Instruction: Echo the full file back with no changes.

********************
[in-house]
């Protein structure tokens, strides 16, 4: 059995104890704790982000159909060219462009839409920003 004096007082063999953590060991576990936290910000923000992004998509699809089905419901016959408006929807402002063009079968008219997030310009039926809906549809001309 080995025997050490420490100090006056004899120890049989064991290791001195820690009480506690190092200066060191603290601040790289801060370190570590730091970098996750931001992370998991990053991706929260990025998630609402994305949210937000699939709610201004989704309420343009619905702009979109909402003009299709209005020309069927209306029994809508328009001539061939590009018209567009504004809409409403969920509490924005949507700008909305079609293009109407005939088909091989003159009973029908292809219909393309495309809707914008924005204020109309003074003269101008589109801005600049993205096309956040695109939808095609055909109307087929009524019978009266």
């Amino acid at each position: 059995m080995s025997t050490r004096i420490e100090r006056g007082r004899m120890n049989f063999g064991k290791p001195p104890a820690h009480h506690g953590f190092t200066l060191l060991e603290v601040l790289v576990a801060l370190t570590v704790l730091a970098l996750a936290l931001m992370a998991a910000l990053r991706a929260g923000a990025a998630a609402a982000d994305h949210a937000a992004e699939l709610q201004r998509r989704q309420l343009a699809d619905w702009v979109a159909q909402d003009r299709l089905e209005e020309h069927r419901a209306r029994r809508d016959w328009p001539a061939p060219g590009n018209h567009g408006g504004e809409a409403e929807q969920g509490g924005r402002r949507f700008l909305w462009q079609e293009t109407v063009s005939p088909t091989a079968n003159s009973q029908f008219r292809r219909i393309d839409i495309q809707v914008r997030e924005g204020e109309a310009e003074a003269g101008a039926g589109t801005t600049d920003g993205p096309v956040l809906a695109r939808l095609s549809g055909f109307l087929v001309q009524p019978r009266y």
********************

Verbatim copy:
[in-house]
């Protein structure tokens, strides 16, 4: 059995104890704790982000159909060219462009839409920003 004096007082063999953590060991576990936290910000923000992004998509699809089905419901016959408006929807402002063009079968008219997030310009039926809906549809001309 080995025997050490420490100090006056004899120890049989064991290791001195820690009480506690190092200066060191603290601040790289801060370190570590730091970098996750931001992370998991990053991706929260990025998630609402994305949210937000699939709610201004989704309420343009619905702009979109909402003009299709209005020309069927209306029994809508328009001539061939590009018209567009504004809409409403969920509490924005949507700008909305079609293009109407005939088909091989003159009973029908292809219909393309495309809707914008924005204020109309003074003269101008589109801005600049993205096309956040695109939808095609055909109307087929009524019978009266």
């Amino acid at each position: 059995m080995s025997t050490r004096i420490e100090r006056g007082r004899m120890n049989f063999g064991k290791p001195p104890a820690h009480h506690g953590f190092t200066l060191l060991e603290v601040l790289v576990a801060l370190t570590v704790l730091a970098l996750a936290l931001m992370a998991a910000l990053r991706a929260g923000a990025a998630a609402a982000d994305h949210a937000a992004e699939l709610q201004r998509r989704q309420l343009a699809d619905w702009v979109a159909q909402d003009r299709l089905e209005e020309h069927r419901a209306r029994r809508d016959w328009p001539a061939p060219g590009n018209h567009g408006g504004e809409a409403e929807q969920g509490g924005r402002r949507f700008l909305w462009q079609e293009t109407v063009s005939p088909t091989a079968n003159s009973q029908f008219r292809r219909i393309d839409i495309q809707v914008r997030e924005g204020e109309a310009e003074a003269g101008a039926g589109t801005t600049d920003g993205p096309v956040l809906a695109r939808l095609s549809g055909f109307l087929v001309q009524p019978r009266y």